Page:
This letter is in response to the Clinton Herald’s Dec. 15 editorial regarding the debate over construction of a new north-end elementary school. I agree, it is too late to change the decision to construct that facility, but I am concerned with the public perception of the condescending tone of the editorial.

What the public was unaware of (myself included) is the needed repairs and renovations to Lyons and Washington Middle Schools. Several individuals working in these facilities have acknowledged to me that Mr. McLane’s portrayal of the conditions of these facilities is accurate and major repair/renovation cannot continue to be deferred. Given that we are committed to building the new elementary school, the question now is what are the plans to correct these middle school deficiencies, how will they be funded, and what is the time table.

My immediate concern, however, is the damage caused by the Clinton Herald’s editorial. Paraphrased, that editorial said, “The fat lady has not only sung, but she has left the building. So shut up, get out of the way and stop questioning a decision that is locked in concrete.”

The public, whether they support Mr. McLane on his position or not, will certainly empathize with him as a result of that article. The editorial authors may have viewed themselves as clever and facetious, but it came across as caustic and demeaning. You just informed every citizen that if they dare question a decision made by an elected body, then they risk being publicly chastised by the press, no matter how well intended they may be.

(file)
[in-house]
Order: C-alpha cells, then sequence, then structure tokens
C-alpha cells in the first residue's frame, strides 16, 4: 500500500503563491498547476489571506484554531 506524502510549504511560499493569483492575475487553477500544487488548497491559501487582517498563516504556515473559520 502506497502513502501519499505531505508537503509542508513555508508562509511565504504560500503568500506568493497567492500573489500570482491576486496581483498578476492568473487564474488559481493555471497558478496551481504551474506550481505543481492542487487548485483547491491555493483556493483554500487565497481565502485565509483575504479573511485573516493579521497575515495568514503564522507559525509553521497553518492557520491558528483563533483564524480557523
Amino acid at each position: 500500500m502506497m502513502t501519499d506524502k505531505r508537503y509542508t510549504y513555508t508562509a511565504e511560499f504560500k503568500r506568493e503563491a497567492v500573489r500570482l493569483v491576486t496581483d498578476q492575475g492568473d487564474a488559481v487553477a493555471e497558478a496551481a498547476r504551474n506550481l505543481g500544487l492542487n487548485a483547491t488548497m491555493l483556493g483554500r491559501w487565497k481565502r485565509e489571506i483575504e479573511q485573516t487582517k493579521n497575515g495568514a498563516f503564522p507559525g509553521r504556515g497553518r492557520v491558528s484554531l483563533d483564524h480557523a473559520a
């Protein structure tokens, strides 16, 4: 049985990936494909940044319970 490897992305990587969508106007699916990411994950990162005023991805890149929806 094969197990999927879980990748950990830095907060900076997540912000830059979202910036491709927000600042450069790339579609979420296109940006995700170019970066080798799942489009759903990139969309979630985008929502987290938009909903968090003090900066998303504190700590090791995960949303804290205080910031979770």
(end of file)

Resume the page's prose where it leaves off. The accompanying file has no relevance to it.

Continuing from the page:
My understanding is that the Physical Plant and Equipment Levy may be on the ballot as early as February. I sincerely hope it passes. However, I believe the editorial board seriously compromised the chances of that happening.

Everyone, including the Board of Education, would have been better served if the editorial board would have researched the issue and clearly presented the rationale for the decision to first build the new elementary school, and also the Board of Education’s plans to deal with the middle school problems and how that effort will be funded.